Defence & Security // The  International Forum on Technology Assisted Learning for Defence, Security and Emergency Services
Facebook page Follow me


“Education is the forgotten aspect of post-conflict humanitarian aid and aid for refugees”, New Security Foundation Chairman Dr Harold Elletson told delegates at a ground-breaking workshop on ‘post-conflict distance learning’ during ‘eLearning Africa’ in Dakar, Senegal.

Dr Elletson reminded delegates that nine years earlier in Dakar, the World Education Forum had set the target of universal primary education for every child by 2015, which was adopted as one of the UN’s millennium goals.
“However, over 100 million children still don’t attend primary school. And, of these, 50 per cent are in countries which are either suffering from conflict or recovering from it.”

Dr Elletson said that the figures showed that education had largely been ignored in many post-conflict situations. Recent experience in Afghanistan and elsewhere, however, showed that it was “crucial” for reconstruction. He said that ‘distance learning’offered some really attractive, exciting and cost-effective options for developing or rebuilding education in some of the most difficult places in the world.”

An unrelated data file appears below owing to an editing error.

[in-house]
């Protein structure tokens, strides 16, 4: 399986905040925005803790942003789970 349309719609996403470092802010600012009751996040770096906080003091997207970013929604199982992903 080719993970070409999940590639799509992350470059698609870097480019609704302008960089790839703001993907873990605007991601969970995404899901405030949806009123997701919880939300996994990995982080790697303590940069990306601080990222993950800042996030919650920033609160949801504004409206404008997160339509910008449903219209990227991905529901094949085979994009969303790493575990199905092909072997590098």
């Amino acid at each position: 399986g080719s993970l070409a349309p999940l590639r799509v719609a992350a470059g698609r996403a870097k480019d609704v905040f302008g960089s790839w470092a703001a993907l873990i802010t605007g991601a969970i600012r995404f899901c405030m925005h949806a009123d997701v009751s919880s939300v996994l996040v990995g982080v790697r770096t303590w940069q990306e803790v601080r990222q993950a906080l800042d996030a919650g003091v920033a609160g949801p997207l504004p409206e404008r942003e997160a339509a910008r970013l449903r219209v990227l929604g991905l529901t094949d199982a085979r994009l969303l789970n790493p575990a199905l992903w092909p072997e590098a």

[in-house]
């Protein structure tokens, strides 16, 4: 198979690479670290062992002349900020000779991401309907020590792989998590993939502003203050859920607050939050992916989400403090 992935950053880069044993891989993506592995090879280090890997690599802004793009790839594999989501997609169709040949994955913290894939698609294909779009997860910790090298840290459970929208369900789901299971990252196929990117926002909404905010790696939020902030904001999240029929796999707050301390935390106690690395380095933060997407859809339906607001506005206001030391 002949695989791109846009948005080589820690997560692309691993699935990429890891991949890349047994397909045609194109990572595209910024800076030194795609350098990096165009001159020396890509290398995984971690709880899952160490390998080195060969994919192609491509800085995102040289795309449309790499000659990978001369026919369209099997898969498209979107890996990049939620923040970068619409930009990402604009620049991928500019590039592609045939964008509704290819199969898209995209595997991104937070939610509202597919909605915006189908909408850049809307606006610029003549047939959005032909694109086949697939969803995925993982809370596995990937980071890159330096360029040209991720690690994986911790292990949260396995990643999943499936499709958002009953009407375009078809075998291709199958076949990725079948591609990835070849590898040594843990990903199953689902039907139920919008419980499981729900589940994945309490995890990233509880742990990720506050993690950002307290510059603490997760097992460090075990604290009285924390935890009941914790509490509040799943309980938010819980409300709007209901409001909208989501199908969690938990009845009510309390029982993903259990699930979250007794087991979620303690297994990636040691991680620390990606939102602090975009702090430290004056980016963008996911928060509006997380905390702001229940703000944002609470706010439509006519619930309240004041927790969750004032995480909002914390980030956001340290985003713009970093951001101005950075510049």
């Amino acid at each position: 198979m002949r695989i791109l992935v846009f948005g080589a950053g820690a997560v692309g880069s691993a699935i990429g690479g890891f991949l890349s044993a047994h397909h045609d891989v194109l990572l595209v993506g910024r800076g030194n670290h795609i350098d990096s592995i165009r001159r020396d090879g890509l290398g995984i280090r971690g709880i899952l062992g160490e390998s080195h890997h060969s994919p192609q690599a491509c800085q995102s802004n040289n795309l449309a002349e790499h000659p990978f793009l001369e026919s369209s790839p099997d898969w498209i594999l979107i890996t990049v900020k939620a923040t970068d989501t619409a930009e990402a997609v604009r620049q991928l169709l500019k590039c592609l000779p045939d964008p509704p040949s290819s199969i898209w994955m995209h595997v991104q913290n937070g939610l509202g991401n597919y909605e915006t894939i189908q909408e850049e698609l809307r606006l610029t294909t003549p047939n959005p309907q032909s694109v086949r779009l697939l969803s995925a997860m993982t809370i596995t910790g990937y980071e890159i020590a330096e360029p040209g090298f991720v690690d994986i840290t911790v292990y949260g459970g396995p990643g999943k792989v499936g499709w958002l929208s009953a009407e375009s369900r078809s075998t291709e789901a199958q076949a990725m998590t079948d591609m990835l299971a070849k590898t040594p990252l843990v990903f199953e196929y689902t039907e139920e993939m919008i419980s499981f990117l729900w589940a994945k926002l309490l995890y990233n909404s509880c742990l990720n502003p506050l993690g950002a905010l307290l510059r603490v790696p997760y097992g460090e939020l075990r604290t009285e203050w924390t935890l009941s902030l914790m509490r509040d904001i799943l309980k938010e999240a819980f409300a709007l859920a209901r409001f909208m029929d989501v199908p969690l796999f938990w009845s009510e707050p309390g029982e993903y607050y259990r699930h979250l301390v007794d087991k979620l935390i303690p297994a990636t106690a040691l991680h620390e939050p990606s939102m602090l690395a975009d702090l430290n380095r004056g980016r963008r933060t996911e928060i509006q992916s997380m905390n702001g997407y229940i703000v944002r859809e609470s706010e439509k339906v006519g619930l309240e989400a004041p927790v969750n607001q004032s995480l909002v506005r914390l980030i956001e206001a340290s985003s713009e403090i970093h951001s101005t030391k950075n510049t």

Case studies at the workshop highlighted recent initiatives in Cote d’Ivoire and Somalia. Fatoumata Koné of the Ivorian Ministry of Education  described the situation in Dabakala province, which had been under the control of rebels and where fighting had destroyed dozens of schools. She said that the most important problems the region currently faced were “infrastructure, human resources and  the establishment of high-quality teacher training”. She hoped that an agreement will shortly be concluded with a major IT supplier for the delivery of computers, allowing the implementation of a comprehensive programme of distance learning.

Sidiki Traoré of the African Virtual University described the AVU’s recent experience in Somalia, a country plagued by terrorism and piracy, where it has delivered English language and journalism courses involving international partners through distance learning. Mr Traoré said that the courses, which were accessed by 4,000 students from 6 universities had helped to “enhance human capital and provide hope and life”.

The New Security Foundation will be publishing a report on ‘Post-conflict distance learning’. For more details, please contact .



Private Policy  |   Terms of Use  |   Disclaimer  |   Contact  |   Home